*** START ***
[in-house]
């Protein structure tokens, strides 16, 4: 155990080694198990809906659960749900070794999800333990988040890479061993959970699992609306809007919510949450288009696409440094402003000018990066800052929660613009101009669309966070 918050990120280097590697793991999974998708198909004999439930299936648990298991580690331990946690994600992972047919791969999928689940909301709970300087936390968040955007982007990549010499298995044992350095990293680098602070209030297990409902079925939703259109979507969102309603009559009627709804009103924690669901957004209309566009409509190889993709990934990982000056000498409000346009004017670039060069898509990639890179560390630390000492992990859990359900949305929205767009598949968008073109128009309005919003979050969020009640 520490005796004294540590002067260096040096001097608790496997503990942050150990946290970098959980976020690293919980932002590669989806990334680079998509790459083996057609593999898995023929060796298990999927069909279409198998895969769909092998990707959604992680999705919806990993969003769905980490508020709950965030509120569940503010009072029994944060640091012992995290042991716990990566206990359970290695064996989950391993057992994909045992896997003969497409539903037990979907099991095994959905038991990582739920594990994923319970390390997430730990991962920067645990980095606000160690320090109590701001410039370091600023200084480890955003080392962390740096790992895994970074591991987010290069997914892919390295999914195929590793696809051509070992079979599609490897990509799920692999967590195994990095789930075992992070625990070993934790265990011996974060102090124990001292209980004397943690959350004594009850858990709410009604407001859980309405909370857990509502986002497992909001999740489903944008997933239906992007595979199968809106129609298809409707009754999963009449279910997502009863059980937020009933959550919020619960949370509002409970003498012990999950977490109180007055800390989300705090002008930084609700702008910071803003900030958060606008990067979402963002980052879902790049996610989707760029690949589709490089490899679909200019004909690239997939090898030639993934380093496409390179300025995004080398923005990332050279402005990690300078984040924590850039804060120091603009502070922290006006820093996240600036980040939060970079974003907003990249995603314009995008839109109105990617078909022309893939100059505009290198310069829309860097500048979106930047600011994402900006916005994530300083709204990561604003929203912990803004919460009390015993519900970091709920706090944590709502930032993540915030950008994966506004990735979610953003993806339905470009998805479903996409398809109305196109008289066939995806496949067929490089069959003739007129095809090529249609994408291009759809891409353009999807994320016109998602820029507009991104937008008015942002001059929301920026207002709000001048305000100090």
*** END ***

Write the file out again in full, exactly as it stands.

[in-house]
């Protein structure tokens, strides 16, 4: 155990080694198990809906659960749900070794999800333990988040890479061993959970699992609306809007919510949450288009696409440094402003000018990066800052929660613009101009669309966070 918050990120280097590697793991999974998708198909004999439930299936648990298991580690331990946690994600992972047919791969999928689940909301709970300087936390968040955007982007990549010499298995044992350095990293680098602070209030297990409902079925939703259109979507969102309603009559009627709804009103924690669901957004209309566009409509190889993709990934990982000056000498409000346009004017670039060069898509990639890179560390630390000492992990859990359900949305929205767009598949968008073109128009309005919003979050969020009640 520490005796004294540590002067260096040096001097608790496997503990942050150990946290970098959980976020690293919980932002590669989806990334680079998509790459083996057609593999898995023929060796298990999927069909279409198998895969769909092998990707959604992680999705919806990993969003769905980490508020709950965030509120569940503010009072029994944060640091012992995290042991716990990566206990359970290695064996989950391993057992994909045992896997003969497409539903037990979907099991095994959905038991990582739920594990994923319970390390997430730990991962920067645990980095606000160690320090109590701001410039370091600023200084480890955003080392962390740096790992895994970074591991987010290069997914892919390295999914195929590793696809051509070992079979599609490897990509799920692999967590195994990095789930075992992070625990070993934790265990011996974060102090124990001292209980004397943690959350004594009850858990709410009604407001859980309405909370857990509502986002497992909001999740489903944008997933239906992007595979199968809106129609298809409707009754999963009449279910997502009863059980937020009933959550919020619960949370509002409970003498012990999950977490109180007055800390989300705090002008930084609700702008910071803003900030958060606008990067979402963002980052879902790049996610989707760029690949589709490089490899679909200019004909690239997939090898030639993934380093496409390179300025995004080398923005990332050279402005990690300078984040924590850039804060120091603009502070922290006006820093996240600036980040939060970079974003907003990249995603314009995008839109109105990617078909022309893939100059505009290198310069829309860097500048979106930047600011994402900006916005994530300083709204990561604003929203912990803004919460009390015993519900970091709920706090944590709502930032993540915030950008994966506004990735979610953003993806339905470009998805479903996409398809109305196109008289066939995806496949067929490089069959003739007129095809090529249609994408291009759809891409353009999807994320016109998602820029507009991104937008008015942002001059929301920026207002709000001048305000100090």